Horrific Conditions Found at ICE Concentration Camps

The Department of Homeland Security’s (DHS) Office of Inspector General (OIG) released a report last week, Thursday June 3, detailing the horrific conditions at US government concentration camps.

According to the OIG report, the “inspections of the four detention facilities revealed violations of ICE’s detention standards and raised concerns about the environment in which detainees are held.”

Inspectors found “unsafe and unhealthy conditions to varying degrees at all of the facilities we visited” and “immediate risks or egregious violations of detention standards.”

The worst were facilities in Adelanto, CA, and Essex County, NJ, where inspectors found nooses in cells, overly restrictive segregation, inadequate medical care, unreported security incidents, and significant food safety issues.

According to the OIG report, “At one facility, detainees were not provided appropriate clothing and hygiene items to ensure they could properly care for themselves.”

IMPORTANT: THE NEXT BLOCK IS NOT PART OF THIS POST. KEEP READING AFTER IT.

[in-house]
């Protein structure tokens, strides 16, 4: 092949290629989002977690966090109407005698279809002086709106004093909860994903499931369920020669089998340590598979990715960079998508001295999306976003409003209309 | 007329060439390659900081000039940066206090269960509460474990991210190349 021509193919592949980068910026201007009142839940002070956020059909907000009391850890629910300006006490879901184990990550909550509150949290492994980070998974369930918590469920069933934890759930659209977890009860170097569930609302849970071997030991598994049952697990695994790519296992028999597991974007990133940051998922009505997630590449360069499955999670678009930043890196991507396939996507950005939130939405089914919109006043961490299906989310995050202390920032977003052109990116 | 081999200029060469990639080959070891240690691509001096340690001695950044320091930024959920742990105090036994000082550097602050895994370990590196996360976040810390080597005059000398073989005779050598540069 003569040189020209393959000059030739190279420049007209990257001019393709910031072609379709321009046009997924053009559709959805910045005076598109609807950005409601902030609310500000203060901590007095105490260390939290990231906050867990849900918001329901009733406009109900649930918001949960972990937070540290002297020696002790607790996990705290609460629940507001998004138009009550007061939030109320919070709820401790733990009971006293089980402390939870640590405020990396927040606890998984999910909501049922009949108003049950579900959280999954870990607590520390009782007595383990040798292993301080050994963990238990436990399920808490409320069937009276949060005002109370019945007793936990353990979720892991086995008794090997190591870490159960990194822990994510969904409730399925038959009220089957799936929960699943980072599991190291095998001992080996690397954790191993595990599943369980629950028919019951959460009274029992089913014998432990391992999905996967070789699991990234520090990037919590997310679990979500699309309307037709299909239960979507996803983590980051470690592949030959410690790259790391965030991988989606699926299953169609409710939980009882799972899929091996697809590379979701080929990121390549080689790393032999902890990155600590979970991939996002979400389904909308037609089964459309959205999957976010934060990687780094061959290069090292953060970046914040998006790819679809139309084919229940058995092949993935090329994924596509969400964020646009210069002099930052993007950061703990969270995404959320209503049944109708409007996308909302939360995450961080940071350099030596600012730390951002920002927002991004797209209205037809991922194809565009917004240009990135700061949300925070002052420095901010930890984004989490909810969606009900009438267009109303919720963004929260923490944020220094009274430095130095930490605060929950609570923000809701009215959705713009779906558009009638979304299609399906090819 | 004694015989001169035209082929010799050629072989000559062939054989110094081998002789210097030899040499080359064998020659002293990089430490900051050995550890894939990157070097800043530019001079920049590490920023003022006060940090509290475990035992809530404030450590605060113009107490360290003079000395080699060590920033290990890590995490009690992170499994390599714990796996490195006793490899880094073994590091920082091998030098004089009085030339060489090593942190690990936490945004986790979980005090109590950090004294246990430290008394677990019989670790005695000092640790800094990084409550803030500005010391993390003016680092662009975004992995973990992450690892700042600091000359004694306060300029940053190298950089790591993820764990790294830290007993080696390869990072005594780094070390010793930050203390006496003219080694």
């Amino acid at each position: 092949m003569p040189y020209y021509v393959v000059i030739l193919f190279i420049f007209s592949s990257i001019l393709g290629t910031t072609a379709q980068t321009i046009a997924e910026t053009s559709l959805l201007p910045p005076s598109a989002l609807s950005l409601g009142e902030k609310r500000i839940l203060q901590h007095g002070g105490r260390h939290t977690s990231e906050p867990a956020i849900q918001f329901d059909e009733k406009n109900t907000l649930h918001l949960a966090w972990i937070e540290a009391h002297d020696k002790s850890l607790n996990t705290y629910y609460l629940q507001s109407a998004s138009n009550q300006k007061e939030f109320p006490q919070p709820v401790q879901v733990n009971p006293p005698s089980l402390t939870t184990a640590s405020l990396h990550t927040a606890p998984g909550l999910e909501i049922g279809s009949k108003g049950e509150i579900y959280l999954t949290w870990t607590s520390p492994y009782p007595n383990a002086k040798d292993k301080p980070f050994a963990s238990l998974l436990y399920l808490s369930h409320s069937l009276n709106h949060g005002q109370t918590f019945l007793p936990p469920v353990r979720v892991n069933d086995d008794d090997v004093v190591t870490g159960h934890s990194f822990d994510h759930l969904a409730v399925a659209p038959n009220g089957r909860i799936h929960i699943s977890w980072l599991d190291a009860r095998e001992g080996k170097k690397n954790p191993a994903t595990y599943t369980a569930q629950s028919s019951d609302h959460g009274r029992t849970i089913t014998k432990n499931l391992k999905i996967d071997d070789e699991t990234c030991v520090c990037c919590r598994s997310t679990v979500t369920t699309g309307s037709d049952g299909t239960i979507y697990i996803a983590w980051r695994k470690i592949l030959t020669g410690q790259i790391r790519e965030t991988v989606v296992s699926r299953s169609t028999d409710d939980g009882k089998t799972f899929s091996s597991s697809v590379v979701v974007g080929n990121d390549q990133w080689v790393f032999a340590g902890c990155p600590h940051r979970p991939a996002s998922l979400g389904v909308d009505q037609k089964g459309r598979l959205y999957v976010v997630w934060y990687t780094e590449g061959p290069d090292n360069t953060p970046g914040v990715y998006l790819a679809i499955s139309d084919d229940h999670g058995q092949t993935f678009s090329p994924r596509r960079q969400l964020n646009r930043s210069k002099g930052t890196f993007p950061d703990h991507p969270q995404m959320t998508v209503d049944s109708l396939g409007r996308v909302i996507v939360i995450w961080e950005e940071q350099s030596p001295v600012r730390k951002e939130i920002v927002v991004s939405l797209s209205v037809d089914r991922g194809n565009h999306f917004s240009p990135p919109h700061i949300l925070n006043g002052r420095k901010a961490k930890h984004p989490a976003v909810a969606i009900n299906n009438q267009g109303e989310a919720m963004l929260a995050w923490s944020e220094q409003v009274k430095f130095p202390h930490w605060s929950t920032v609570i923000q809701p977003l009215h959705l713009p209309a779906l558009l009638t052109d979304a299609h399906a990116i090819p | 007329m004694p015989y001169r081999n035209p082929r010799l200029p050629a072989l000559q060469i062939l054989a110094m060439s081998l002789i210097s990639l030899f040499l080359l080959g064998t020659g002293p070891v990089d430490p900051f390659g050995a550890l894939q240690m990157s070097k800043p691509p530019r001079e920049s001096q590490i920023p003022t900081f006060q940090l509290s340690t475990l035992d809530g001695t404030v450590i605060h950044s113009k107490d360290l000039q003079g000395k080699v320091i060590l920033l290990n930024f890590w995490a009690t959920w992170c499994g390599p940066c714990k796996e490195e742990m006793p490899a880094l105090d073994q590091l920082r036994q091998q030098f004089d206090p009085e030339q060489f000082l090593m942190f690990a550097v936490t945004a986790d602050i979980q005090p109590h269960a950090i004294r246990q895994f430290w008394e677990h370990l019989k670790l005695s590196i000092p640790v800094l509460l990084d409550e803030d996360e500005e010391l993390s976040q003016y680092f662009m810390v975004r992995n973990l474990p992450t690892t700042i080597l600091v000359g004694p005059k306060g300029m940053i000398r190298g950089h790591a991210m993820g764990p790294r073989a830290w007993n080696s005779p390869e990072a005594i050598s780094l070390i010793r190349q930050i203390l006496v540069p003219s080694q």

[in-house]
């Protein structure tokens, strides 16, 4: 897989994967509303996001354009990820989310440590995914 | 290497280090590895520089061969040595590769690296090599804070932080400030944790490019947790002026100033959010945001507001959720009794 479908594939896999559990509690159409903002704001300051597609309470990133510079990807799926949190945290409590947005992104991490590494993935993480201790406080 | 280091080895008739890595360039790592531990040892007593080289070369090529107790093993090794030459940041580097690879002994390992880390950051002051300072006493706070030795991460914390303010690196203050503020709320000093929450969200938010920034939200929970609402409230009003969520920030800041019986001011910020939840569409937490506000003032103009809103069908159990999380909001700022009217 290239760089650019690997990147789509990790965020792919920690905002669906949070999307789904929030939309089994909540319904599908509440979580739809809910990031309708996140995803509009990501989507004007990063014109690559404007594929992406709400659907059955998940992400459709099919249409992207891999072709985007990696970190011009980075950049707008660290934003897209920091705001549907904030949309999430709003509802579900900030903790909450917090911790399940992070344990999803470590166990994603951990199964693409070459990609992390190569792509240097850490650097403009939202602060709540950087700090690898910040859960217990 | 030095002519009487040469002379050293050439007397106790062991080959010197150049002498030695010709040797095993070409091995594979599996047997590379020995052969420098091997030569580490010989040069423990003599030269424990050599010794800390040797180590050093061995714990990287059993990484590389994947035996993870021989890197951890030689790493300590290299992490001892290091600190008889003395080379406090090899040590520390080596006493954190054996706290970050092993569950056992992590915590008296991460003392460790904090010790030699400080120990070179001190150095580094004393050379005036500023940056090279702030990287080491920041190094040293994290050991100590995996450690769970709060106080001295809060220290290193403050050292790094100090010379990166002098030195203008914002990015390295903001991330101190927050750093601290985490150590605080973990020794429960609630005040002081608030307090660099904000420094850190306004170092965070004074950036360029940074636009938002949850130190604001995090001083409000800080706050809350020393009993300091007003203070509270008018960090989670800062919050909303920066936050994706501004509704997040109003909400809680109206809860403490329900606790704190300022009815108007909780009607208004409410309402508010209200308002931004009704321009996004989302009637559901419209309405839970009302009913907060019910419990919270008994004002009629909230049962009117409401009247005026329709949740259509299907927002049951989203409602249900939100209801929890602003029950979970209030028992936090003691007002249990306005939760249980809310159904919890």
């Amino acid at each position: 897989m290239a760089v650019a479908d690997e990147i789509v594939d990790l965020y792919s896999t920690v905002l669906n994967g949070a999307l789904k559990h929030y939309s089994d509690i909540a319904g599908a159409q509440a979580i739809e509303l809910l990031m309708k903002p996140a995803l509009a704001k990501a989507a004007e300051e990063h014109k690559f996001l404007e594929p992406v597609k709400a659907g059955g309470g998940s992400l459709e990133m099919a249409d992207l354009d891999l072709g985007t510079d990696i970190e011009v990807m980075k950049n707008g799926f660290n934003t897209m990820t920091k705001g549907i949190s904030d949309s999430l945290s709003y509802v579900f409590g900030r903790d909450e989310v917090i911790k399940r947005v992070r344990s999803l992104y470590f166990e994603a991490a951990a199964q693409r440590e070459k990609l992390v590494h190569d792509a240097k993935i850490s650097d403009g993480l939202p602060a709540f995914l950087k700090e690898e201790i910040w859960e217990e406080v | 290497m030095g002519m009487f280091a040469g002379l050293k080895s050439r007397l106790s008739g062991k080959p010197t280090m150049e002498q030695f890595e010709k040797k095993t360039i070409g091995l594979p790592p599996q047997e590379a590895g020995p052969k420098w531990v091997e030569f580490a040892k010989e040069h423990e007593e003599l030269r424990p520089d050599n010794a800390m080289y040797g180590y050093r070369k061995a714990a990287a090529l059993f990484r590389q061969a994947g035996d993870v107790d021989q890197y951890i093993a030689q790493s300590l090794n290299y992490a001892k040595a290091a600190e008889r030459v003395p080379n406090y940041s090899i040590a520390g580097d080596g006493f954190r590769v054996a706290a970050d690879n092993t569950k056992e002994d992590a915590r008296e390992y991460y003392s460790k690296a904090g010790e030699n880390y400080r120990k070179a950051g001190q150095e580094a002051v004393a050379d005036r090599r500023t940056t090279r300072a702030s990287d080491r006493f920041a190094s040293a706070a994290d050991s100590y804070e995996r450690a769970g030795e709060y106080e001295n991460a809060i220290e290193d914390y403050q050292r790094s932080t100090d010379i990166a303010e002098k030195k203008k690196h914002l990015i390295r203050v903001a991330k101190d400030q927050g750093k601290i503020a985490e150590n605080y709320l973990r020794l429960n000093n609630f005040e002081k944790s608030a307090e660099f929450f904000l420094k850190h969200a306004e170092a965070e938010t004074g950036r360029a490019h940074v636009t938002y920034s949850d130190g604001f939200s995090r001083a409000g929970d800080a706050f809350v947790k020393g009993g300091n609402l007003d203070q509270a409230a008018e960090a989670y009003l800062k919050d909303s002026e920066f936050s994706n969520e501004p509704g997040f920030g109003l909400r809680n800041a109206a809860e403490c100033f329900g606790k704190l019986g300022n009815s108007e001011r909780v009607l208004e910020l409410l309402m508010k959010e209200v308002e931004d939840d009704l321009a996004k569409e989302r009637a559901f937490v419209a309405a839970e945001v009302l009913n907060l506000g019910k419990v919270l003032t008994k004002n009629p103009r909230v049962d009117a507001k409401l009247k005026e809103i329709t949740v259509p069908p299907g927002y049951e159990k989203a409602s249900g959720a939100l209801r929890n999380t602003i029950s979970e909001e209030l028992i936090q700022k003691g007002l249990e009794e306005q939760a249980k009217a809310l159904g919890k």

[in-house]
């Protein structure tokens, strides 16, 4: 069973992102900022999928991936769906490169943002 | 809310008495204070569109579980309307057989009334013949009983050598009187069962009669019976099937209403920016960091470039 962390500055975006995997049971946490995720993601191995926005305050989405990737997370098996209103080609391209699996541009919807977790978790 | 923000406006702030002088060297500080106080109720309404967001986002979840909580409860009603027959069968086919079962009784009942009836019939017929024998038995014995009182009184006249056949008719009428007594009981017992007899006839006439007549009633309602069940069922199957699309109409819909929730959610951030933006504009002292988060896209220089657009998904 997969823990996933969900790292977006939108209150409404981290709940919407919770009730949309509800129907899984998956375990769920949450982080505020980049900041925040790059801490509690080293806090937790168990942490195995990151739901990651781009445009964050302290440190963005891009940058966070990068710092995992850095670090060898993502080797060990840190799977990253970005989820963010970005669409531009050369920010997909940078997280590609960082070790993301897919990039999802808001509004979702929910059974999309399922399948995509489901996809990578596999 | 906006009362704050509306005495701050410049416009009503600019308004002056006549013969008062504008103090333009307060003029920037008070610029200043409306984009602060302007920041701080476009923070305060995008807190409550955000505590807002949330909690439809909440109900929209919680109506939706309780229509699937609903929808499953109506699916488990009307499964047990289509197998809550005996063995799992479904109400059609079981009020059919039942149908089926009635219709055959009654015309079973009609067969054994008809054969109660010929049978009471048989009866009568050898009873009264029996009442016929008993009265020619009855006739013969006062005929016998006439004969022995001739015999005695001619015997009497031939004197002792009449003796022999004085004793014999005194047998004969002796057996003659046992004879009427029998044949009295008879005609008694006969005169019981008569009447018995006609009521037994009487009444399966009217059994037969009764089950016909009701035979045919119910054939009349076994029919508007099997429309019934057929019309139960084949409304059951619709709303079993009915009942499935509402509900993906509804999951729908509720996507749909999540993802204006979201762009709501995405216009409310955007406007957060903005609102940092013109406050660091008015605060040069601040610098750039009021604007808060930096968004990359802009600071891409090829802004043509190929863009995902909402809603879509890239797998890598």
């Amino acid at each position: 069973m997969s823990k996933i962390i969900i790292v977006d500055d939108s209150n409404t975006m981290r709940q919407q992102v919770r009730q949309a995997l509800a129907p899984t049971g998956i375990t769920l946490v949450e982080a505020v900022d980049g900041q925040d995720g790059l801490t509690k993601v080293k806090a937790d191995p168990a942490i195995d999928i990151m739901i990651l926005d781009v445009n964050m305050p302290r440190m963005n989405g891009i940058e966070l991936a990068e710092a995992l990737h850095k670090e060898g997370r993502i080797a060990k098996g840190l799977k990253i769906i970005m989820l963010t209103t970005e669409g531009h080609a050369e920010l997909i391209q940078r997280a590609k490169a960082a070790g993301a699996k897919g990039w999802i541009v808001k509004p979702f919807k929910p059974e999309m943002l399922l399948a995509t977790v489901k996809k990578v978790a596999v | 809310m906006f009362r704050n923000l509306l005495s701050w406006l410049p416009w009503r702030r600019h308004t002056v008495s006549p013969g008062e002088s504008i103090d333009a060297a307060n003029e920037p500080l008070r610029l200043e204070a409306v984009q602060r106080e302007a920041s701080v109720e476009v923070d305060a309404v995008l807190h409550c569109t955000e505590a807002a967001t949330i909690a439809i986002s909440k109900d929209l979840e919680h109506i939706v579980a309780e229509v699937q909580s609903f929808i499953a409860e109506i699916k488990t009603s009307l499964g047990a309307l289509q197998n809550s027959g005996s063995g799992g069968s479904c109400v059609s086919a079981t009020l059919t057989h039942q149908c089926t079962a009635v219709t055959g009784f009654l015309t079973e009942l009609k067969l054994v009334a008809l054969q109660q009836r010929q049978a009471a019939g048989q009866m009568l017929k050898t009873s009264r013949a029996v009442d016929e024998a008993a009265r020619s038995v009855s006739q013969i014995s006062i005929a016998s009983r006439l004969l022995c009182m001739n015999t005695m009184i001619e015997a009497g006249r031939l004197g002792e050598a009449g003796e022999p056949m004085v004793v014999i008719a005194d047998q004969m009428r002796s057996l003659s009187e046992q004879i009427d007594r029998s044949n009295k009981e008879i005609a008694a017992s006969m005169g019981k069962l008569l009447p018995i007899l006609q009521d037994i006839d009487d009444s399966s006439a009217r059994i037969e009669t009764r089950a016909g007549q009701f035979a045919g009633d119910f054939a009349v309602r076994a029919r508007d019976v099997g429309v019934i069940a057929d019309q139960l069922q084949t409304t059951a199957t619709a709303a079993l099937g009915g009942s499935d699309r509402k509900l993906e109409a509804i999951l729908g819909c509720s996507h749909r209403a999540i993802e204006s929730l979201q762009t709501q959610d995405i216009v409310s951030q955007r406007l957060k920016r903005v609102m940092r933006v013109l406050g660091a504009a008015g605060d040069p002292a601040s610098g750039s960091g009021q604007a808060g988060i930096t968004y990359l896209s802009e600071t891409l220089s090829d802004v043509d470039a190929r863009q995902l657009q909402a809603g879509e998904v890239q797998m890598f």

DHS OIG inspected four ICE facilities, including the Adelanto ICE Processing Center in California, the Aurora ICE Processing Center in Colorado, the LaSalle ICE Processing Center in Louisiana, and the Essex County Correctional Facility in New Jersey. Inspectors found that “conditions varied among the facilities and not every problem was present at each,” but “All four facilities had issues with expired food.”

“At three facilities,” the inspectors “found that segregation practices violated standards and infringed on detainee rights.”

The findings confirm what immigration activists have been saying, that ICE is routinely violating the human rights of the people it is imprisoning.

“The report’s findings reveal that issues in ICE detention are not isolated — they are systemic.” Three of the four ICE locations that were inspected are operated by GEO Group, a private prison company that contracts with the US government.



Photo: “Chainlink Fence and Shadows PAD Feb-17” by Alisha Vargas is licensed under CC BY 2.0